Two from the Chronicle that are worth reading and might prove useful in various ways:
This one on Henry James caught my attention. The last Henry James I read was when I was a sophomore in high school, 25 years ago now. I hated it then (The Turn of the Screw was the book), and haven’t been able to pick any of his stuff up since, despite the warm admiration for James from my favorite philosopher and my own immense appreciation for his brother’s writing. This article is almost enough to get me to try again. Almost. From the article:
Certainly he is subtle and refined in ways that reach out to those who crave refinement in a world that is decidedly crude and explicit. It’s hard to imagine a cultural universe in which Dumb and Dumber and TheTurn of the Screw coexist. James speaks with a quiet voice in a very loud time. His whole mode of being—focused on human relationships and their intricacies of thought and feeling, riveted by the foolish or wise choices we make in dealing with family and friends—also presents a kind of challenge. In an age of Facebook, James forces us to think about our own choices, to ask ourselves how we really want to live our lives.
And a philosopher on the future of capitalism. Definitely of interest to–and likely to raise interesting discussion in–various philosophy and social science classes, at the least.
The biggest unknown in contemplating the future of capitalism is the tolerance of the world’s population for the havoc that this social system’s difficulties will inflict on their lives. That people are able to react constructively in the face of the breakdown of normal patterns of social life, improvising solutions to immediate problems of physical and emotional survival, is amply demonstrated by their behavior in the face of disasters like earthquakes, floods, and wartime devastation, as well as in earlier periods of economic distress. That 21st-century people have not lost the capacity to confront social authorities in defense of their interests has been demonstrated by protesting young people in Athens, striking government workers in Johannesburg, and most recently and spectacularly by the Egyptians who, at least for the moment, destroyed a long-lived police state.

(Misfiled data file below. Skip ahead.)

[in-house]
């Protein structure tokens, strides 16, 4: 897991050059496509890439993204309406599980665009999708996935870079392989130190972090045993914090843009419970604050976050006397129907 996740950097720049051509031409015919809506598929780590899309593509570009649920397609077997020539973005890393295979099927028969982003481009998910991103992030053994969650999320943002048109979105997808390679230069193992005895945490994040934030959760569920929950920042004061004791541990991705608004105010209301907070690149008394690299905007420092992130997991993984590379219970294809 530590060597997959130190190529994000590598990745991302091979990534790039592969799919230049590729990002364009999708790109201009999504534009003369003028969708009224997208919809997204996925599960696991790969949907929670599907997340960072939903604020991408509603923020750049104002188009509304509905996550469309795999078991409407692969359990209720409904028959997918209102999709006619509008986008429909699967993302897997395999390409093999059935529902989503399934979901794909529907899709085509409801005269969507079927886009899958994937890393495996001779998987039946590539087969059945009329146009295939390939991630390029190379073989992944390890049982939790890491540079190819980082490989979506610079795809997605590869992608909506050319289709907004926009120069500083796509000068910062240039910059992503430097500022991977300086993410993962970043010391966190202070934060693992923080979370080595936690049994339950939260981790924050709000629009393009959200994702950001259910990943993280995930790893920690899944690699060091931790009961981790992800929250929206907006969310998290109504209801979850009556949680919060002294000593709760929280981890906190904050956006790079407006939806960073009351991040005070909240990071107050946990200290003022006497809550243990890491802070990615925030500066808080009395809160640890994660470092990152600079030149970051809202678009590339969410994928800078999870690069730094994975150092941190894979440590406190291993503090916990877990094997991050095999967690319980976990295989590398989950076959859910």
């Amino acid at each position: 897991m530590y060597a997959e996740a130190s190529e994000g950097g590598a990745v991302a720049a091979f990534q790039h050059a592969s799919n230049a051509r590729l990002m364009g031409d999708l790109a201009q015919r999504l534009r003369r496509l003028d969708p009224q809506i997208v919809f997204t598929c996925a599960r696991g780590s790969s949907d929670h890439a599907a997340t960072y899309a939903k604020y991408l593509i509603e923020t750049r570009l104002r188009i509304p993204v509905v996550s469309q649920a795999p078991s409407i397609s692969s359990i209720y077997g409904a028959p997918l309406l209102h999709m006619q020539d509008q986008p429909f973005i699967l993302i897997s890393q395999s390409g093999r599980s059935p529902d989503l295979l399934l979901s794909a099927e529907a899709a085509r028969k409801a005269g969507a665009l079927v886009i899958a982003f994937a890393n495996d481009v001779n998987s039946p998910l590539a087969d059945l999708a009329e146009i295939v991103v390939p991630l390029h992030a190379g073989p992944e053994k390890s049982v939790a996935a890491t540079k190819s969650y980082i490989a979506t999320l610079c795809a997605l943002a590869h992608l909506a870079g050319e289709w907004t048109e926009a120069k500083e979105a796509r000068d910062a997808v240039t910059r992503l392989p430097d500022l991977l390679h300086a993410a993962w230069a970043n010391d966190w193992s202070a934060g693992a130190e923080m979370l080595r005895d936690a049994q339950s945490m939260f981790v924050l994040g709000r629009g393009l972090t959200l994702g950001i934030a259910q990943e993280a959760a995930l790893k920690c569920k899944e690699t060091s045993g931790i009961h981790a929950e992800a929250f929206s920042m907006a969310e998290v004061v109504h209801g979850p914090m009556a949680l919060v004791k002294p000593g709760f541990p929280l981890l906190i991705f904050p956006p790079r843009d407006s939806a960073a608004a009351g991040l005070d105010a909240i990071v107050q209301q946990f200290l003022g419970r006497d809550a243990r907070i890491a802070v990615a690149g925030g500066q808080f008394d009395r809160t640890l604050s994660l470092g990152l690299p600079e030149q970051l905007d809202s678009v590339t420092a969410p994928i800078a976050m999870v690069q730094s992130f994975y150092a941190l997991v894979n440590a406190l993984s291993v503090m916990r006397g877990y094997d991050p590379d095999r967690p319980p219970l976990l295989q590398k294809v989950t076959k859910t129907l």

People are, in any case, going to have adequate opportunity to explore such possibilities in the near future, if they wish to better their conditions of life in the concrete ways an unraveling economy will require. While at present they are still awaiting the promised return of prosperity, at some point the newly homeless millions, like many of their predecessors in the 1930s, may well look at newly foreclosed, empty houses, unsaleable consumer goods, and stockpiled government foodstuffs and see the materials they need to sustain life. The simple taking and using of housing, food, and other goods, however, by breaking the rules of an economic system based on the exchange of goods for money, in itself implies a radically new mode of social existence.
The social relation between employers and wage earners, one that joins mutual dependence to inherent conflict, has become basic to all the world’s nations. It will decisively shape the ways the future is experienced and responded to. No doubt, as in the past, workers will demand that industry or governments provide them with jobs, but if the former could profitably employ more people, they would already be doing so, while the latter are even now coming up against the limits of sovereign debt. As unemployment continues to expand, perhaps it will occur to workers with and without jobs that factories, offices, farms, schools, and other workplaces will still exist, even if they cannot be run profitably, and can be set into motion to produce goods and services that people need. Even if there are not enough jobs—paid employment, working for business or the state—there is plenty of work to be done if people organize production and distribution for themselves, outside the constraints of the business economy. This would mean, of course, constructing a new form of society.
Read the rest here.